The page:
Once a target has been identified, neurosurgery involves making a drill hole in the relatively thick bony structure surrounding the brain (i.e., the skull). The drill hole is made by a surgeon at a desired entry point using a surgical drill. The surgeon then guides (e.g., using trajectory guide tubes) one or more surgical instruments or observation tools (e.g., electrodes—recording or stimulating, cannulas, needles, biopsy instruments, catheters or other types of probes or devices) through the entry hole to the specific targets within the brain. Based on the fact that, to some extent, considerable relative movements between the instruments or tools and the targeted positions on the body of the patient can occur with hand-guided instruments or tools, and that these relative movements are in part associated with considerable risks for the patient (e.g., damage to healthy brain tissue), it is desirable to anchor these instruments or tools securely relative to the body while still being able to guide them in three dimensions within certain limits. To prevent relative movements between the body of the patient and the surgical instruments or observation tools, a drive and trajectory guide assembly mechanically coupled to the patient may be utilized.

Using a secured drive and trajectory guide assembly, and in some examples, one or more guide tubes, the instruments or tools may be precisely advanced into the brain until the operable portion of each of the instruments or tools is positioned adjacent the site of interest (i.e., the site of the brain to be operated on). Once the operable portion of each instrument or tool is positioned as desired, or during the advancement of each instrument or tool, selective position retainment of such instruments or tools is often needed. In addition, selective positions of the guide tubes may need to be retained.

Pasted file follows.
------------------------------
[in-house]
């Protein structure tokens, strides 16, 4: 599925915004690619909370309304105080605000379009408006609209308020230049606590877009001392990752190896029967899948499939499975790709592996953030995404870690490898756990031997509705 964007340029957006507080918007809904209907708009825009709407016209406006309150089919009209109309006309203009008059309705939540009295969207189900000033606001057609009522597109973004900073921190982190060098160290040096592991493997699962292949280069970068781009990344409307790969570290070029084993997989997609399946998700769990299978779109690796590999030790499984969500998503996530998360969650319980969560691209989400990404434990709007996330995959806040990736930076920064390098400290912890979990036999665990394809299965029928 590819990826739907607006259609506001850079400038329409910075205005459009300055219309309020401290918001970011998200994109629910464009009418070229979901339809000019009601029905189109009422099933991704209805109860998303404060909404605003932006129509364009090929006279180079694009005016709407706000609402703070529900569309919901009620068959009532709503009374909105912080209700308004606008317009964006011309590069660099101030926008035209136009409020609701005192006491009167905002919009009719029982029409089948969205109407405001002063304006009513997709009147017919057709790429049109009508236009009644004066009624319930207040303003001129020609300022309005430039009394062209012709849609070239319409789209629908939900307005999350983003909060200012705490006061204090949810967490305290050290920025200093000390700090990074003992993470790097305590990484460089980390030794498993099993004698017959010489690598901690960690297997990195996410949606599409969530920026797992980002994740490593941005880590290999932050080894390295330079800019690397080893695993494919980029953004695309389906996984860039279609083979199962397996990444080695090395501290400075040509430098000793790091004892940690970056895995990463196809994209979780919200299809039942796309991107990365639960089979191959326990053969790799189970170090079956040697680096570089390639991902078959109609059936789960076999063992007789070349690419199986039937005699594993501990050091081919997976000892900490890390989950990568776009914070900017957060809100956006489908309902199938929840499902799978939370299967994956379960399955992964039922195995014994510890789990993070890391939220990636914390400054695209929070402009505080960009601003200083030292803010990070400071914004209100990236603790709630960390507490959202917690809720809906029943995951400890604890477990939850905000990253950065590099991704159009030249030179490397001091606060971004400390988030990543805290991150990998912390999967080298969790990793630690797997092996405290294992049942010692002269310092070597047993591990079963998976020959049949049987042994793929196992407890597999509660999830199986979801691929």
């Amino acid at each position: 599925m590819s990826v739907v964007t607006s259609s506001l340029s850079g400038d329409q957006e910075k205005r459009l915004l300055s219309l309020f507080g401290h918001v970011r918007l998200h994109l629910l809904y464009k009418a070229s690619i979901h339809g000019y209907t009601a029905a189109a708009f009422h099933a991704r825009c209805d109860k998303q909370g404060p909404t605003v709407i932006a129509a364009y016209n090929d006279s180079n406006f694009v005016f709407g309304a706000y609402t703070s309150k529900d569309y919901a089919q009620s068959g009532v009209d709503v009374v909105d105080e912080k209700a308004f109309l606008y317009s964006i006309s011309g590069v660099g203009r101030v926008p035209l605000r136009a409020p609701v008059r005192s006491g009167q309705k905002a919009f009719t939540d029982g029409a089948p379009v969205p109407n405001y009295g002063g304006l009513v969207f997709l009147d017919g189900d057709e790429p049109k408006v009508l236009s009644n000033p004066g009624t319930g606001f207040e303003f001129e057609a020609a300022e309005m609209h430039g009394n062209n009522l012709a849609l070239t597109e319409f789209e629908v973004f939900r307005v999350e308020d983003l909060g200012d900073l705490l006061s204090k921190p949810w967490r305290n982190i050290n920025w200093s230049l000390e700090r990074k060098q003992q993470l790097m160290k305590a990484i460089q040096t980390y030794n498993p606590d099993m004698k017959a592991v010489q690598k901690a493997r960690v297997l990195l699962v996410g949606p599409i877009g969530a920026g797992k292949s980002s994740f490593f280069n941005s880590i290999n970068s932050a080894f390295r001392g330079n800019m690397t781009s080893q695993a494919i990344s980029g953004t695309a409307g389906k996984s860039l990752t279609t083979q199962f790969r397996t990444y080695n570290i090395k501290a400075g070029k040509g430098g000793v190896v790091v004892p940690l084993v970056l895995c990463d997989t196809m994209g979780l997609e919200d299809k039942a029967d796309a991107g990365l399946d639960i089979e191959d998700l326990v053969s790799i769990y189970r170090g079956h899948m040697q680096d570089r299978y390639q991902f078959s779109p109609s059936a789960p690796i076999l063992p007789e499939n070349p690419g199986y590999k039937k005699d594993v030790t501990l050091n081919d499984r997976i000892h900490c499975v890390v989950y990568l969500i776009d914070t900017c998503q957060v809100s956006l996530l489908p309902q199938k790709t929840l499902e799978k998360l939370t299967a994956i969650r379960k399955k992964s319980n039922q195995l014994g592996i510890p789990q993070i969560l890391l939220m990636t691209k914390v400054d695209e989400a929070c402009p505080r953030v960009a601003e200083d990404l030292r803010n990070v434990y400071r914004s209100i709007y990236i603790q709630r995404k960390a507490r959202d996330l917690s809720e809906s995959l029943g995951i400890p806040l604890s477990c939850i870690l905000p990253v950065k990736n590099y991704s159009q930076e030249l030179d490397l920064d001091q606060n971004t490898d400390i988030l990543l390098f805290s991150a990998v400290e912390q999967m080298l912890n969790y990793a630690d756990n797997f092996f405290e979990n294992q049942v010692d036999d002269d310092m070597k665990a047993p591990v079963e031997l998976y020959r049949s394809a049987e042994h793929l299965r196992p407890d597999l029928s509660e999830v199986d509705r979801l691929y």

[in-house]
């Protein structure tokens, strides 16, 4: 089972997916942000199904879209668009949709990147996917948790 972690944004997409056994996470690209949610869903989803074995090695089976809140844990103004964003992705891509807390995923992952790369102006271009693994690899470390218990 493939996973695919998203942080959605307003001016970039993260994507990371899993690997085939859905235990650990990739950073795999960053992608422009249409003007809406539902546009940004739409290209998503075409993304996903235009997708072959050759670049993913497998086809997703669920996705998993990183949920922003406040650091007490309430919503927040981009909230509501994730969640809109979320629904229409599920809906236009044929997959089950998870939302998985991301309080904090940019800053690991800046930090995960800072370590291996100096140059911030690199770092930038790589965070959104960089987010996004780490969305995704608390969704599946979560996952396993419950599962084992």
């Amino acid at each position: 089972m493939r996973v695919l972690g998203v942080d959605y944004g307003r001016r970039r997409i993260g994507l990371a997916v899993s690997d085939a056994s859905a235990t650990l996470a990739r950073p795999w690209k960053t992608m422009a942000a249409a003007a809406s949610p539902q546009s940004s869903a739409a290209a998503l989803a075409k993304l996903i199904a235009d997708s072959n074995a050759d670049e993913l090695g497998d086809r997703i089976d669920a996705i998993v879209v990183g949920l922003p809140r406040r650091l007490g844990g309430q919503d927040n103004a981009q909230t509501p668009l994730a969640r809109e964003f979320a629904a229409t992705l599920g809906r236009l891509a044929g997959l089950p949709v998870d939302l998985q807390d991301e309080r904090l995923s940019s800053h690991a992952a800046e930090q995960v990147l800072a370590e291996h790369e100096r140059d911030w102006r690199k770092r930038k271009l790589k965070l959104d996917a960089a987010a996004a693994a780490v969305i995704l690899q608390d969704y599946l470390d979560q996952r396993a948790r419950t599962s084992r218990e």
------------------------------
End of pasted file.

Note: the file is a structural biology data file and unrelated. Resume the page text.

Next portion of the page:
Unfortunately, many of the currently available assemblies used to guide or retain neurosurgical instruments, observations tools, or guide tubes have one or more of the following drawbacks: being expensive to manufacture (e.g., due to precise tolerance requirements); retaining a limited number of instruments, tools, or tubes; requiring actuation at multiple sites; requiring a relatively large clamping force be applied to one or more actuators; or not providing a user with a good “feel” of the actual retainment force being applied to each instrument, tool, or tube (e.g., due to large bending or compression forces required for retainment).